Much like everything else that involves her, there’s a stark contrast in the responses to Nicki Minaj’s latest visual for the (buzz) single, “Stupid Hoe?” I’ve seen it panned as stupid, an insult to hip-hop and brain cells overall. Some have asked that we think of the children while others declare their desires to never think about the clip ever again. Then you have people aged 16-24, the people who keep Nicki’s Crayola box of wigs full, who majorly seem to adore it.
Based on the requests I’ve seen for me to cover this video, I believe some of you are under the unfortunate impression that I would share the grown folks’ disdain for the video. Uh, you all have read this site before, right? I mean, you may not follow me on the Twitter but if you’ve read The Cynical Ones then you know that I love me some Nicki Minaj. Yes, I’ll be fair in my criticism of her from time to time, but more times than not I’m for Young Nick. I think a better question is have most of you heard of Nicki Minaj before this video?
The song is “Itty Bitty Piggy’s” second cousin, once removed. It’s the kind of obnoxious, hyperactive song I enjoy when on a caffeine high. Nicki Minaj and all that she does is an acquired taste. If you didn’t like her before Pink Friday there’s no reason to feign shock about what she’s doing now.
To that end, I adore the visual for “Stupid Hoe.” If this is any indication of where she plans to go with her sophomore album, Nicki just may be ready become the kind of visual artist I anticipated her to be. It’s everything that Nicki has done in the last few years with her image on a grander scale. Perhaps some parts of the video are nothing more than a rehash of themes its director, Hype Williams, has already beaten to death in works from a decade or so ago, but it’s still a step up from past videos we’ve seen from Nicki.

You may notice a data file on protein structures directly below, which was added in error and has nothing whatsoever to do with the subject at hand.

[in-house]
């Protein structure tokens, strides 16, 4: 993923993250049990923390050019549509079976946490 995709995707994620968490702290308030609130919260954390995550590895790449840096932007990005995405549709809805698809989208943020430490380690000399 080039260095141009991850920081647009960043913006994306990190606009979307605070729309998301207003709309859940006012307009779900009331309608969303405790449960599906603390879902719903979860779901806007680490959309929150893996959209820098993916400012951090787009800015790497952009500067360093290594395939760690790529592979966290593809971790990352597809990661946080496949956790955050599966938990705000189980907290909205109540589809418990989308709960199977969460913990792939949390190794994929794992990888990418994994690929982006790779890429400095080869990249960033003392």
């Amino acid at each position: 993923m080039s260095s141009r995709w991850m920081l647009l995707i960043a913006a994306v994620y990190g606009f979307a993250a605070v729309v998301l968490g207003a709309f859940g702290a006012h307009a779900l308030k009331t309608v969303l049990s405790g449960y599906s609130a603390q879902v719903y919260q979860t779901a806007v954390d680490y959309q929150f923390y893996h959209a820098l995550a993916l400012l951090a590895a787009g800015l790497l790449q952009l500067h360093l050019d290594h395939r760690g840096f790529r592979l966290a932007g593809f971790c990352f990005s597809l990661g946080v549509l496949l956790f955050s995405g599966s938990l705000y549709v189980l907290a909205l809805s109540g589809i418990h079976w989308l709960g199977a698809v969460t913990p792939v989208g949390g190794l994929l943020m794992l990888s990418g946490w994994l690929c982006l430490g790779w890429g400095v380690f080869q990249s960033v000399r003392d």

First, she looks absolutely gorgeous. Blessings to her makeup team. They have her looking immaculate. The video itself is a sight to see — bright, colorful, and engaging. It’s exactly what “Massive Attack” failed to be. And based on the little bit she gave us, I see that Nicki has been studying her Twerk Team tutorial videos. One must remember rhythm is a privilege, not a right for the less fortunate souls trying to bust it open on beat. If I were near Nicki right now, I would do a Twerk Team kick in salute.
I’m sure it would help make up for the bird a lot of folks are flipping in her direction.
The word “clown” has been thrown around a lot to describe this video. Hello, Captain Obvious. I’m glad you arrived to your destination safely. I read someone say on Twitter that “Nicki is a clown in on the joke.” This is your life, Nicki Minaj, and that is exactly why I enjoy it so much.
One of my immediate thoughts while watching “Stupid Hoe” was that Nicki would make a great comedic actress. She doesn’t take herself too seriously so I wonder why everyone else tries to? This track and its accompanying video are nothing more than a big budget diss track. A colorful fuck you to Lil’ Kim, if you will. Complaining about a song called “Stupid Hoe” being simplistic is like expecting to get full off an empty plate. Same goes for the lamenting the end of hip-hop.
And if you want to pretend that a goofy rapper who meshes her theater background from a performing arts school with what she learned about dissociative identity disorder by watching The United States of Tara is soiling the minds of children across America, you’re within your rights to have half-ass hobbies. Personally, I don’t think we give kids enough credit. I happen to think most of Nicki’s fan base gets what she’s selling: fantasy. A goofy, occasionally bratty and arguably immature fantasy, sure, but a fantasy all the same. I certainly understand why some may hate it, but the babies will live and so will anyone who thinks otherwise.
The only criticism of the video I side with is Nicki pushing this “I am the female Weezy” shtick. Clearly her boss has had an influence on her, though she shouldn’t strive so hard to sell herself as the female counterpart of any man. You are your own person and you don’t need to be linked to a male peer to flourish. Isn’t that exactly why the person Nicki’s attacking has become such a target now? Never mind: I’ve already given enough thought to a song called “Stupid Hoe.”
Back to signing this song and making ridiculous noises and faces I go. Sing along. Or you know, don’t.